Paris Review, The Art of Theater No. 8
Interviewed by Lloyd Richards
Some (of my) plays have gone through rehearsal and ended up on the stage without even so much as the punctuation having changed. Others have benefited substantially from the rehearsal process. Sometimes the actors have made me aware, in the course of the rehearsal process, of moments that needed fleshing out and points that hadn’t been made strongly enough.
Obviously when it comes to the question of telling stories about other people’s lives in a situation as political as South Africa, you get to be political. So political commitment isn’t really something I’ve had to look for; it was an automatic by-product of my being a storyteller—one who is going to try to tell stories truthfully and through them bear witness to the South African situation. Talking with young students at Yale recently, I was asked whether I agreed with a fellow South African writer . . . who said that all writers in that country had an obligation to make a political stand. I got angry about this because I don’t think any writer should presume to give orders to another. The place from which you take your orders is probably the most secret place you have. If you have a word like God in your vocabulary, then that is an area in which you and God deal with each other. So, no writer must ever presume to tell another writer what his or her political responsibilities are. It is a poet’s right in South Africa to write a poem that seemingly has no political resonance.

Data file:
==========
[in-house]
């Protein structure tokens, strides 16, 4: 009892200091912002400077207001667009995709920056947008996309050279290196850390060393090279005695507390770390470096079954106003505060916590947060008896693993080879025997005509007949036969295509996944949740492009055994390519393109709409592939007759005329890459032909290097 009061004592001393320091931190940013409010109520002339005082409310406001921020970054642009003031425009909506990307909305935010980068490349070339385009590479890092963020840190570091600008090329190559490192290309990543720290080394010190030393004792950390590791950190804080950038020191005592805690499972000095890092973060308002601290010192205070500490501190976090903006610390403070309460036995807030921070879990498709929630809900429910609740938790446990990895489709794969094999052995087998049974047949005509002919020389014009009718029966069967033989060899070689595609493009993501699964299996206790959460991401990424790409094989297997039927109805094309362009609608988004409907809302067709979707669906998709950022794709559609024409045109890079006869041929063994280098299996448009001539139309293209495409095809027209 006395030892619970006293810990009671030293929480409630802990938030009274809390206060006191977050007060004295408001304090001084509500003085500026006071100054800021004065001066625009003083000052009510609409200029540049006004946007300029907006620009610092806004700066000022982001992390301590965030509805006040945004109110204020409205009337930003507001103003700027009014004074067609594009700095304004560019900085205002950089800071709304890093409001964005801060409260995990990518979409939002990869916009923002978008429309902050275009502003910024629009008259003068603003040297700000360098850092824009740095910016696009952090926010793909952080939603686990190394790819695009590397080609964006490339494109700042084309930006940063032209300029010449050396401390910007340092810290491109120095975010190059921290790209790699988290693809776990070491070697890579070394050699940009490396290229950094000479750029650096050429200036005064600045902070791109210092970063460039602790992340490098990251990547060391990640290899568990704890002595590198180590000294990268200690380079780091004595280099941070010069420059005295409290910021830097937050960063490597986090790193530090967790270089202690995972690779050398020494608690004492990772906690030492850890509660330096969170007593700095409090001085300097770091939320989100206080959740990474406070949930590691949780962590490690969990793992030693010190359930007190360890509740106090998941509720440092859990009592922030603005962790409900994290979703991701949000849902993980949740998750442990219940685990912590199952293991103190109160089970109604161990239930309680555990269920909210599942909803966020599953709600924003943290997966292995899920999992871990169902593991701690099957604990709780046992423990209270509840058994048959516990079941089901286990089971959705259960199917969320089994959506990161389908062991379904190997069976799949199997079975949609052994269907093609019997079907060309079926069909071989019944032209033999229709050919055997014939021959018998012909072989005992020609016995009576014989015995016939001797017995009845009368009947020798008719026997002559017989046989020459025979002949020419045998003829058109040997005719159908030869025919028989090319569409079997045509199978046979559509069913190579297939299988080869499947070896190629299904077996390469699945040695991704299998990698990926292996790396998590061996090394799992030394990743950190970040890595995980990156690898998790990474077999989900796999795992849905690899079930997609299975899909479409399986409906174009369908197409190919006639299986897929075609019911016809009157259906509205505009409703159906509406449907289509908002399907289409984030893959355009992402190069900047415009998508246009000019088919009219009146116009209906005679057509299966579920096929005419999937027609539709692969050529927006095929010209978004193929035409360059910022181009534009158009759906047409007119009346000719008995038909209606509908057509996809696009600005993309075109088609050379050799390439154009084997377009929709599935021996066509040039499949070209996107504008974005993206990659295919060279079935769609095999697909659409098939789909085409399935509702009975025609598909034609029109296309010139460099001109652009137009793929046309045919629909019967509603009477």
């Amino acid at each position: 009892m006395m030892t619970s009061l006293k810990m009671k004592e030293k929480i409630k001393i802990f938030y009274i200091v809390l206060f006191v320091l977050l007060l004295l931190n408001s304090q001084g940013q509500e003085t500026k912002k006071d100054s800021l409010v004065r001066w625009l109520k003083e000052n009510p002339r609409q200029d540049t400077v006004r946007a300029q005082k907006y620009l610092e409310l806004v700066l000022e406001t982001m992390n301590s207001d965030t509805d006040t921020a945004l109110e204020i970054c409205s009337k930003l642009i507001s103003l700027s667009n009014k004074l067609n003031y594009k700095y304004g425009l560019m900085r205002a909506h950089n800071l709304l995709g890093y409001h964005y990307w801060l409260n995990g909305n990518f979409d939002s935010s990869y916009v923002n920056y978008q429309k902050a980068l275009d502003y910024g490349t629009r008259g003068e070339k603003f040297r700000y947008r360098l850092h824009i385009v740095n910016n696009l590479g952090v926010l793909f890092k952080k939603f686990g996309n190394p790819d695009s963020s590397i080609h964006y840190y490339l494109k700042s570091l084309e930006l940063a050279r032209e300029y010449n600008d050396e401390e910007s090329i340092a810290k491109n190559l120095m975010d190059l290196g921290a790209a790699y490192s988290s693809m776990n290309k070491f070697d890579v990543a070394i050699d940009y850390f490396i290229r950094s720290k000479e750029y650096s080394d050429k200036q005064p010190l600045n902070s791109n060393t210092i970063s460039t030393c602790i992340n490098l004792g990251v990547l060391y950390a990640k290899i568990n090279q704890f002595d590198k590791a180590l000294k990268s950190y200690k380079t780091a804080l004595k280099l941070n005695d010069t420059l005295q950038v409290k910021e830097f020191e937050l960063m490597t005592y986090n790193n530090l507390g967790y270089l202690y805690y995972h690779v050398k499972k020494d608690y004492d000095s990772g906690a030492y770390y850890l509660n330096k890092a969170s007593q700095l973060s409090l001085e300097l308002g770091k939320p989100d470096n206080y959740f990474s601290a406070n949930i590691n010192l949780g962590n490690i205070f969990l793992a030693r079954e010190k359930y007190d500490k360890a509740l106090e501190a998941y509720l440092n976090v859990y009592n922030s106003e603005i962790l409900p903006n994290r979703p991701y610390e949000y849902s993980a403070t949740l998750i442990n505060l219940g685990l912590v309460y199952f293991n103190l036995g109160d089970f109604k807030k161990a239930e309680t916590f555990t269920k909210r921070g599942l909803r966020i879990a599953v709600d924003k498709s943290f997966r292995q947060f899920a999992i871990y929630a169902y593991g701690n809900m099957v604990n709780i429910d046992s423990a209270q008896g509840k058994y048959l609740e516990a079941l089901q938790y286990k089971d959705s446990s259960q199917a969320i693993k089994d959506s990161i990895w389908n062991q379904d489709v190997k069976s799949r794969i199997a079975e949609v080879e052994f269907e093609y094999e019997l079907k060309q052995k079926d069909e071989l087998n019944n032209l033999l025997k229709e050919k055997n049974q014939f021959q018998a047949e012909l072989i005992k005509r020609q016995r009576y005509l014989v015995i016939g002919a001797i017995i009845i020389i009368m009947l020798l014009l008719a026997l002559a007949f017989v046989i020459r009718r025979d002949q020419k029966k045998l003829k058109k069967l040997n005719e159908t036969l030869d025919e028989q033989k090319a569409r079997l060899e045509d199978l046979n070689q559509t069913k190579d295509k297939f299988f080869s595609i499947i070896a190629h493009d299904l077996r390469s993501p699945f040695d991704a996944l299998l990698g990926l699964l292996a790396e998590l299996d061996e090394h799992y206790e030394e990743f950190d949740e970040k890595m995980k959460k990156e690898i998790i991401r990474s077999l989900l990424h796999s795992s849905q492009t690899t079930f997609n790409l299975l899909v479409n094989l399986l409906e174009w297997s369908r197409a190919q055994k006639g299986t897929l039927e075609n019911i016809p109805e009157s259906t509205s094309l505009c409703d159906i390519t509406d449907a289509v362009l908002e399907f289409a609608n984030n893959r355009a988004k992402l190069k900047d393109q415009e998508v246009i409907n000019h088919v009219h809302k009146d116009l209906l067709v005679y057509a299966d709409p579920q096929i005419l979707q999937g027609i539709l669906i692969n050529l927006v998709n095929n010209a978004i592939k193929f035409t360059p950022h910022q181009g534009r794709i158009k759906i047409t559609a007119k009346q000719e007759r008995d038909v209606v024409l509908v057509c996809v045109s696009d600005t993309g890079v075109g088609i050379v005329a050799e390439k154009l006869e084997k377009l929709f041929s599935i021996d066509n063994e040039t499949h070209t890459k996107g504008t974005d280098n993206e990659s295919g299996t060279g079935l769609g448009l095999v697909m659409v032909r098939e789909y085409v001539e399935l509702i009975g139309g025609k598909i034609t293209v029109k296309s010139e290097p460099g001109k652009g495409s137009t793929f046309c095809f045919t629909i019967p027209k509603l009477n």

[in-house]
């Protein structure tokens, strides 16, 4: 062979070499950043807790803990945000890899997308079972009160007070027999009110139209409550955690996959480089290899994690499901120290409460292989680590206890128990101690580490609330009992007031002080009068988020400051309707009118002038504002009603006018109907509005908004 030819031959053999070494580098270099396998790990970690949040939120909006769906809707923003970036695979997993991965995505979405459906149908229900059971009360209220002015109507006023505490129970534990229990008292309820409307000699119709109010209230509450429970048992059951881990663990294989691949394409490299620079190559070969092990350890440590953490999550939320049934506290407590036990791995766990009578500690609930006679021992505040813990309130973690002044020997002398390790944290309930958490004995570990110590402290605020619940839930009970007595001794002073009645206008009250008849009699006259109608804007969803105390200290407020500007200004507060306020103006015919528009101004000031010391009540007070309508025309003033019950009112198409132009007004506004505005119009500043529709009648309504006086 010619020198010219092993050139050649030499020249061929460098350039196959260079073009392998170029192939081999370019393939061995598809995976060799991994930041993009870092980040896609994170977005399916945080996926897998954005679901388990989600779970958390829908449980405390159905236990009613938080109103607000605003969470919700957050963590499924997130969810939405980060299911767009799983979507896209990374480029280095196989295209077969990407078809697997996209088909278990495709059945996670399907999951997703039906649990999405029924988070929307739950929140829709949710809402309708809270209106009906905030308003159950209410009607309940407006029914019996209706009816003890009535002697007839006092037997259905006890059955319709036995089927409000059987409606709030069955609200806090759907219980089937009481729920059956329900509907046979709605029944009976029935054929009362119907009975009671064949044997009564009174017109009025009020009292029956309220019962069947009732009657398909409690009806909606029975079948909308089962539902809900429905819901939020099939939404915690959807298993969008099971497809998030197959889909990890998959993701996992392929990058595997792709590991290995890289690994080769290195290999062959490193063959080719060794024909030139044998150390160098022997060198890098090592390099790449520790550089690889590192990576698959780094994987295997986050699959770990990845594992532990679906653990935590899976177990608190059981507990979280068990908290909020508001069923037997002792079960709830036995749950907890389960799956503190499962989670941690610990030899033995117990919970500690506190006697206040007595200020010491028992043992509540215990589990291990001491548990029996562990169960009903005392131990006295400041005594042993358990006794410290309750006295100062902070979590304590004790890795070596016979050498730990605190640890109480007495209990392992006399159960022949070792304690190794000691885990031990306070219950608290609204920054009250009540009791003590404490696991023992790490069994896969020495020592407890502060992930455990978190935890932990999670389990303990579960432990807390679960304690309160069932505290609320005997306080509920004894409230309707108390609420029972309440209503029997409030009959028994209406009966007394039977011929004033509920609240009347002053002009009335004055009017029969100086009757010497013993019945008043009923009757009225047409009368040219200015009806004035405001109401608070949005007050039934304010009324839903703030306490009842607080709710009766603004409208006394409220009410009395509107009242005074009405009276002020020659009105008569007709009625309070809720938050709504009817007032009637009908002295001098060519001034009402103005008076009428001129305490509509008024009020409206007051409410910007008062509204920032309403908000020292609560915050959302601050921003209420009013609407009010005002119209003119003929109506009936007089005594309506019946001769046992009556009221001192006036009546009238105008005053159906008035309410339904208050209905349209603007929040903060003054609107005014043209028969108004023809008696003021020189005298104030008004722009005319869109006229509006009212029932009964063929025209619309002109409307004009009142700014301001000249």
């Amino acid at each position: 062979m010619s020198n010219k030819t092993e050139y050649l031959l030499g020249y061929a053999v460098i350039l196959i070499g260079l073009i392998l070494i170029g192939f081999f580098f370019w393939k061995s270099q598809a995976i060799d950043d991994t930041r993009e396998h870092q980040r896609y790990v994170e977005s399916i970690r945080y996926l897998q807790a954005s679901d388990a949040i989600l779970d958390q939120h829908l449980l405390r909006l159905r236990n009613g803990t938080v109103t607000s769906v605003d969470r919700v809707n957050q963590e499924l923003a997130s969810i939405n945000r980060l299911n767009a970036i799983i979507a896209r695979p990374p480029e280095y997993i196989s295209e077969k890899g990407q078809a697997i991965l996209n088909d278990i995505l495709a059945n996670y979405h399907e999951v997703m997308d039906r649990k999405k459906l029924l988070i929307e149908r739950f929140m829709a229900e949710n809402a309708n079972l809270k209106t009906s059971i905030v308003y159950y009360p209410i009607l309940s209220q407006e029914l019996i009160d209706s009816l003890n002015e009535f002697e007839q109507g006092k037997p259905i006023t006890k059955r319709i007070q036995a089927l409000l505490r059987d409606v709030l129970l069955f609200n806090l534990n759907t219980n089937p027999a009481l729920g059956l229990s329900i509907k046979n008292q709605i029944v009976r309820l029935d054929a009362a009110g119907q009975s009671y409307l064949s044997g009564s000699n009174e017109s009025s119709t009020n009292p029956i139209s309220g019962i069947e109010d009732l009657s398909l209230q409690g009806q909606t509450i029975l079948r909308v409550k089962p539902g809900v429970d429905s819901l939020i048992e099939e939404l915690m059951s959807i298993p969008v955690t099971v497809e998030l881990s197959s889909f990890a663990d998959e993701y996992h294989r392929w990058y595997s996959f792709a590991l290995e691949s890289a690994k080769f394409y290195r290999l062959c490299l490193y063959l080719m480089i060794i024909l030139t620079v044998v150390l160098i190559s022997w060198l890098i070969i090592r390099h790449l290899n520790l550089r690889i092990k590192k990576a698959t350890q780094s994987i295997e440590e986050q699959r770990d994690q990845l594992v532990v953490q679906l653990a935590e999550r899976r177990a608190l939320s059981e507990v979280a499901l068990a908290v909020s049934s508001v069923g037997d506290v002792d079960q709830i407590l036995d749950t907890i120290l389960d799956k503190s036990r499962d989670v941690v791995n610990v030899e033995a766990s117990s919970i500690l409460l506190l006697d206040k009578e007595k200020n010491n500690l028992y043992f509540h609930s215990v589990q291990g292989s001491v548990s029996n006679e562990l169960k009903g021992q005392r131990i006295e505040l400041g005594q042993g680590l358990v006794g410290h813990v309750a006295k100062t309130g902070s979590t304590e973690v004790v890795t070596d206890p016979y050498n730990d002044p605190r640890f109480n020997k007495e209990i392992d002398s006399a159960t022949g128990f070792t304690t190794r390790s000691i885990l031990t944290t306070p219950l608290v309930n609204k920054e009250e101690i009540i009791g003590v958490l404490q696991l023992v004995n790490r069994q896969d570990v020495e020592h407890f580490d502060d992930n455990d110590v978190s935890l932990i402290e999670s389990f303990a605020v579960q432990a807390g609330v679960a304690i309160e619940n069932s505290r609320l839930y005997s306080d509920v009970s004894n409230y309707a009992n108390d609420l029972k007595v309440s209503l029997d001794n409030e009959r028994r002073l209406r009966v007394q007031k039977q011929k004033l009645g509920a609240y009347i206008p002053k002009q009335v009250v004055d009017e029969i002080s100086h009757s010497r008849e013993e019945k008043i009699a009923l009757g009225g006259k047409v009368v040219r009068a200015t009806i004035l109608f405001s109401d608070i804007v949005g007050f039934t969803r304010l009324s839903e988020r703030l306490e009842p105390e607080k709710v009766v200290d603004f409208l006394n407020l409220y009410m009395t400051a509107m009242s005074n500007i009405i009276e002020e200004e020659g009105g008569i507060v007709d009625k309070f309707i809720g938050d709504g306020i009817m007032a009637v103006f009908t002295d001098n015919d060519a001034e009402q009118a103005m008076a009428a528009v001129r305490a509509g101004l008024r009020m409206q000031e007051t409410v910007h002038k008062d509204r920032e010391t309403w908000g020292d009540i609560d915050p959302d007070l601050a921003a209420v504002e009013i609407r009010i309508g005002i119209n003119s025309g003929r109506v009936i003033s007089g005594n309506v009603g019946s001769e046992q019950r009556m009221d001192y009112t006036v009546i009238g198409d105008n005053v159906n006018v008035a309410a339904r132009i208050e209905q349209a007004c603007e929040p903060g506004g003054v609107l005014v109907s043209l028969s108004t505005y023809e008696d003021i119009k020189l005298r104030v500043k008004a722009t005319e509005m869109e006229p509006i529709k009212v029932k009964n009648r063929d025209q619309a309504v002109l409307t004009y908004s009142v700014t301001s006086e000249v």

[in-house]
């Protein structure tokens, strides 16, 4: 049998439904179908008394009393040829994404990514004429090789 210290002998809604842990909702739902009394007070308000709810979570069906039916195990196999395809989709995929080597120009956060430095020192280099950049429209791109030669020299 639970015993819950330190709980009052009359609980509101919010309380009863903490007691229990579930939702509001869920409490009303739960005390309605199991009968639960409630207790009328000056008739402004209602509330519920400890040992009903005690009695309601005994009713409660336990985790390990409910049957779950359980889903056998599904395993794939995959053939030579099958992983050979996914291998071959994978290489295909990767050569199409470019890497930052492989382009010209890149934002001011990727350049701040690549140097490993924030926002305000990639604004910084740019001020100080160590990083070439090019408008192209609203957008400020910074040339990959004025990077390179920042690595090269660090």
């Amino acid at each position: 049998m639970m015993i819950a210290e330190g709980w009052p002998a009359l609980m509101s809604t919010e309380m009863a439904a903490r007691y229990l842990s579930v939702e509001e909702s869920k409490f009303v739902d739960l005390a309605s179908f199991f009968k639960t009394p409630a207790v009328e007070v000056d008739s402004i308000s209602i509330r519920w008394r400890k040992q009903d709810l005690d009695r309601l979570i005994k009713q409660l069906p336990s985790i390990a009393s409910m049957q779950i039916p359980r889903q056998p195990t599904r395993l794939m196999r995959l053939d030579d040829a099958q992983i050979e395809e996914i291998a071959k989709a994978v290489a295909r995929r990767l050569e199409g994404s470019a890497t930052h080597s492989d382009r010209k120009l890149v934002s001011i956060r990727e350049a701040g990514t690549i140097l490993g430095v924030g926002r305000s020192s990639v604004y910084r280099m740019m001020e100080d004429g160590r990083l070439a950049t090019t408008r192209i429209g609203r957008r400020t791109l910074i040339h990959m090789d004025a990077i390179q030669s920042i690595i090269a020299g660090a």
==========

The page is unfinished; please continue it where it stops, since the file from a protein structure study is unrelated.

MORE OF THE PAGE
Some writers do nothing but talk about the objective moral obligations that artists must live up to. If you’re Brecht, you’re going to write as Brecht writes; you’re going to be as committed as Brecht. There may be pale imitations, but there will only be one Brecht. Every artist does as he needs to. There is a desperate tendency to try to legislate artists, to try to lay down rules for their obligations to society. Just leave artists alone. If you are a true artist, you will have a very finely tuned moral mechanism. If you’re a Georgia O’Keeffe, a Bertolt Brecht, or a Harold Pinter, you’ll do it your way.
Exile is a phenomenon I have watched with morbid curiosity over the years because it is a fate that has befallen a lot of my friends. It is something I have watched but not experienced. I do not consider myself to be in exile. I could play around with words and say that I consider myself an exile from the society that I believe South Africa should be, but that’s just being clever.
Art has a role. Art is at work in South Africa. But art works subterraneanly. It’s never the striking, superficial cause and effect people would like to see. Art goes underground into people’s dreams and surfaces months later in strange, unexpected actions. People bring a sort of instant-coffee expectation to art; they’d like the results to be immediate. It doesn’t work that way. I like that image of art dropping down through the various layers of the individual’s psyche, into dreams, stirring around there and then surfacing later in action.
If you’d like to read what playwrights such as Arthur Miller, Sam Shepard, Joyce Carol Oates — and many more — have to say about the art and craft of writing for the stage, type “On Playwriting” into the small sidebar window and tap the “Search” button.
Part VI of the Athol Fugard series will post next Wednesday.